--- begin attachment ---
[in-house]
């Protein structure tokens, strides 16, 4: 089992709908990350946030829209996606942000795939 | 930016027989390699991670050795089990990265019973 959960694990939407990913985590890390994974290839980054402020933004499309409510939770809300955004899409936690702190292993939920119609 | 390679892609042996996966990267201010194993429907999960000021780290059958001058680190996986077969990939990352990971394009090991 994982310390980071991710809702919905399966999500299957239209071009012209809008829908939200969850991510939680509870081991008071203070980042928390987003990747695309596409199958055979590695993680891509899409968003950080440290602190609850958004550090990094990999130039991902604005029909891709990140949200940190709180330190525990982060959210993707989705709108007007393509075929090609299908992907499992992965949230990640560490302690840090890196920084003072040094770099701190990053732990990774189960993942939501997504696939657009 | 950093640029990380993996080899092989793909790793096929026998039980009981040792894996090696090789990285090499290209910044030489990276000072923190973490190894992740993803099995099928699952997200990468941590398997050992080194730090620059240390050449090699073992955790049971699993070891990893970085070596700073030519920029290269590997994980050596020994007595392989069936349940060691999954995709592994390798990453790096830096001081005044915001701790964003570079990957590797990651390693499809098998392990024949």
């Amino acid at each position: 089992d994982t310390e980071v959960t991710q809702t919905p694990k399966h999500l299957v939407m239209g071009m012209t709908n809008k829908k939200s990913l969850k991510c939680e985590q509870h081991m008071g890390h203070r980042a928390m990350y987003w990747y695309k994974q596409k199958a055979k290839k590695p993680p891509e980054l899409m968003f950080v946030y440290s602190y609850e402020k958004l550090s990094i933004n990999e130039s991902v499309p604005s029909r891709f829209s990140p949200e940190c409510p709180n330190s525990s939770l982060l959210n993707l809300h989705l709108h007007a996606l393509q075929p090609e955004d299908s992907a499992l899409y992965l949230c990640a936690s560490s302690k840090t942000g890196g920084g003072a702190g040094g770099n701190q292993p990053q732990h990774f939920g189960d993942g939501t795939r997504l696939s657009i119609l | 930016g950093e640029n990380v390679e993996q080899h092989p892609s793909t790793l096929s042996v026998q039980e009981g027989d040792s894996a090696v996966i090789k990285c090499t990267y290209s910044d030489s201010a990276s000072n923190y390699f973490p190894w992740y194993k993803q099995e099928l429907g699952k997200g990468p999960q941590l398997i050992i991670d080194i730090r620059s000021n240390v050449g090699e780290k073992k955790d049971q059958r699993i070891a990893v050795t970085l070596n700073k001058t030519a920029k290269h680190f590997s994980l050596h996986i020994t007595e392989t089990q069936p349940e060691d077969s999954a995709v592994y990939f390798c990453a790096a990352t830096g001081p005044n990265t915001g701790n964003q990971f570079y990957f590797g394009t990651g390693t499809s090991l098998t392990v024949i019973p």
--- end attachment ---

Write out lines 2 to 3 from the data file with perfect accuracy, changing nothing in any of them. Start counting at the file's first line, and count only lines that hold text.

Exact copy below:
């Protein structure tokens, strides 16, 4: 089992709908990350946030829209996606942000795939 | 930016027989390699991670050795089990990265019973 959960694990939407990913985590890390994974290839980054402020933004499309409510939770809300955004899409936690702190292993939920119609 | 390679892609042996996966990267201010194993429907999960000021780290059958001058680190996986077969990939990352990971394009090991 994982310390980071991710809702919905399966999500299957239209071009012209809008829908939200969850991510939680509870081991008071203070980042928390987003990747695309596409199958055979590695993680891509899409968003950080440290602190609850958004550090990094990999130039991902604005029909891709990140949200940190709180330190525990982060959210993707989705709108007007393509075929090609299908992907499992992965949230990640560490302690840090890196920084003072040094770099701190990053732990990774189960993942939501997504696939657009 | 950093640029990380993996080899092989793909790793096929026998039980009981040792894996090696090789990285090499290209910044030489990276000072923190973490190894992740993803099995099928699952997200990468941590398997050992080194730090620059240390050449090699073992955790049971699993070891990893970085070596700073030519920029290269590997994980050596020994007595392989069936349940060691999954995709592994390798990453790096830096001081005044915001701790964003570079990957590797990651390693499809098998392990024949």
């Amino acid at each position: 089992d994982t310390e980071v959960t991710q809702t919905p694990k399966h999500l299957v939407m239209g071009m012209t709908n809008k829908k939200s990913l969850k991510c939680e985590q509870h081991m008071g890390h203070r980042a928390m990350y987003w990747y695309k994974q596409k199958a055979k290839k590695p993680p891509e980054l899409m968003f950080v946030y440290s602190y609850e402020k958004l550090s990094i933004n990999e130039s991902v499309p604005s029909r891709f829209s990140p949200e940190c409510p709180n330190s525990s939770l982060l959210n993707l809300h989705l709108h007007a996606l393509q075929p090609e955004d299908s992907a499992l899409y992965l949230c990640a936690s560490s302690k840090t942000g890196g920084g003072a702190g040094g770099n701190q292993p990053q732990h990774f939920g189960d993942g939501t795939r997504l696939s657009i119609l | 930016g950093e640029n990380v390679e993996q080899h092989p892609s793909t790793l096929s042996v026998q039980e009981g027989d040792s894996a090696v996966i090789k990285c090499t990267y290209s910044d030489s201010a990276s000072n923190y390699f973490p190894w992740y194993k993803q099995e099928l429907g699952k997200g990468p999960q941590l398997i050992i991670d080194i730090r620059s000021n240390v050449g090699e780290k073992k955790d049971q059958r699993i070891a990893v050795t970085l070596n700073k001058t030519a920029k290269h680190f590997s994980l050596h996986i020994t007595e392989t089990q069936p349940e060691d077969s999954a995709v592994y990939f390798c990453a790096a990352t830096g001081p005044n990265t915001g701790n964003q990971f570079y990957f590797g394009t990651g390693t499809s090991l098998t392990v024949i019973p």